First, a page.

Realities to be-come: on Cosmopolitics
Palavras-chave:cosmopolítica, Tecnologia, Ontologia, Whitehead
ResumoTo assume that all things we want to describe – humans and non-humans alike – can be done so properly only in terms of 'societies', requires a contrast – a momentum of cosmopolitics – to the very abstract distinctions upon which our classical understanding of sociology and its key terms rests: 'The social' as defined in opposition to 'the non-social', 'society' in opposition to 'nature'. The concept of cosmopolitics tries to avoid such modernist strategy that A. N. Whitehead called 'bifurcation of nature' (cf. Whitehead 1978, 2000). The inventive production of contrasts names a cosmopolitical tool which does not attempt to denounce, debunk, replace or overcome abstract, exclusivist oppositions that suggest divisions as 'either…or'-relations. Rather, as the Belgian philosopher of science Isabelle Stengers stresses, 'the contrast will have to be celebrated in the manner of a new existent, adding a new dimension to the cosmos' (Stengers 2011: 513). Cosmopolitics, then, engages with 'habits we experiment with in order to become capable of new experiences' (Stengers 2001: 241) and opens up the possibility of agency of the non-expected Other, the non-normal, the non-human, the non-social, the un-common. 'The Other is the existence of a possible world', as Gilles Deleuze and Felix Guattari (1994: 17-18) have put it. It is 'the condition for our passing from one world to another. The Other (...) makes the world go by.'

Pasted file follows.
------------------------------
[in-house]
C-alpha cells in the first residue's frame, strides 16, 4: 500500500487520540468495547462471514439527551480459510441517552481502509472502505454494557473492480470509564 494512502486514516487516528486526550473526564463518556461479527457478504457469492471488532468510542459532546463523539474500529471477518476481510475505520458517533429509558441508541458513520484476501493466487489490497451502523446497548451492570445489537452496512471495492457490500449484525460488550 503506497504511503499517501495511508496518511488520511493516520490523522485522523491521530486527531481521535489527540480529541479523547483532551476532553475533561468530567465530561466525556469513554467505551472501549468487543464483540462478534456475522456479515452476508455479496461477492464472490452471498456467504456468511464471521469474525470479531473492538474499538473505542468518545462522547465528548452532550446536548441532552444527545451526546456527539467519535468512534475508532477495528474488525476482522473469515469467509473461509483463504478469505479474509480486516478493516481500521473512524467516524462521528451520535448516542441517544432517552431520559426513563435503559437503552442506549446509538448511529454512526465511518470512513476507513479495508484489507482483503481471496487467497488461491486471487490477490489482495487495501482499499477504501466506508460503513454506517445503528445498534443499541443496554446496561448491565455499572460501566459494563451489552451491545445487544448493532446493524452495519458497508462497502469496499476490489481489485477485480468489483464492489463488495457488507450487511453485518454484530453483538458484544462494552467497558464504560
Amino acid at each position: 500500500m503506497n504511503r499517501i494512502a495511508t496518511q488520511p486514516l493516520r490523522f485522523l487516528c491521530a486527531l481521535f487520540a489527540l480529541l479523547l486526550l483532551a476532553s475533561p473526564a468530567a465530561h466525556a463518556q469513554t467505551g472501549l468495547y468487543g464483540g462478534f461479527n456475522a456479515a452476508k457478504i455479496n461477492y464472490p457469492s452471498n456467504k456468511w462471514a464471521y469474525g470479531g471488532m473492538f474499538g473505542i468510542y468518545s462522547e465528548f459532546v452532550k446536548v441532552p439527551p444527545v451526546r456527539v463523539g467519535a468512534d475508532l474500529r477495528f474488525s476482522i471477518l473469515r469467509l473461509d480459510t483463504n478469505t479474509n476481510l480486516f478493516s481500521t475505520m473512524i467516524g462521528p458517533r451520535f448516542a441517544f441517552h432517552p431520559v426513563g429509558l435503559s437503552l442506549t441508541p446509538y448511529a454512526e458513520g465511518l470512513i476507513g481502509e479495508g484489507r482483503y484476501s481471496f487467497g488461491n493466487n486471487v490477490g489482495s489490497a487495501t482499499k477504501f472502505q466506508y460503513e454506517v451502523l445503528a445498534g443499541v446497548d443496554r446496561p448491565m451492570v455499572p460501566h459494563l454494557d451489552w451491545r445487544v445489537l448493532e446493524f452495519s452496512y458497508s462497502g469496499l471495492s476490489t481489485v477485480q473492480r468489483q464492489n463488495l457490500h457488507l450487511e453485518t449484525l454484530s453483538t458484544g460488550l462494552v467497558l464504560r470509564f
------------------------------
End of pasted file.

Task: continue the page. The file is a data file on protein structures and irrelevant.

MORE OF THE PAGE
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SCHILLMEIER, M. Realities to be-come: on Cosmopolitics. Informática na educação: teoria & prática, Porto Alegre, v. 16, n. 1, 2013. DOI: 10.22456/1982-1654.36929. Disponível em: https://www.seer.ufrgs.br/index.php/InfEducTeoriaPratica/article/view/36929. Acesso em: 19 ago. 2022.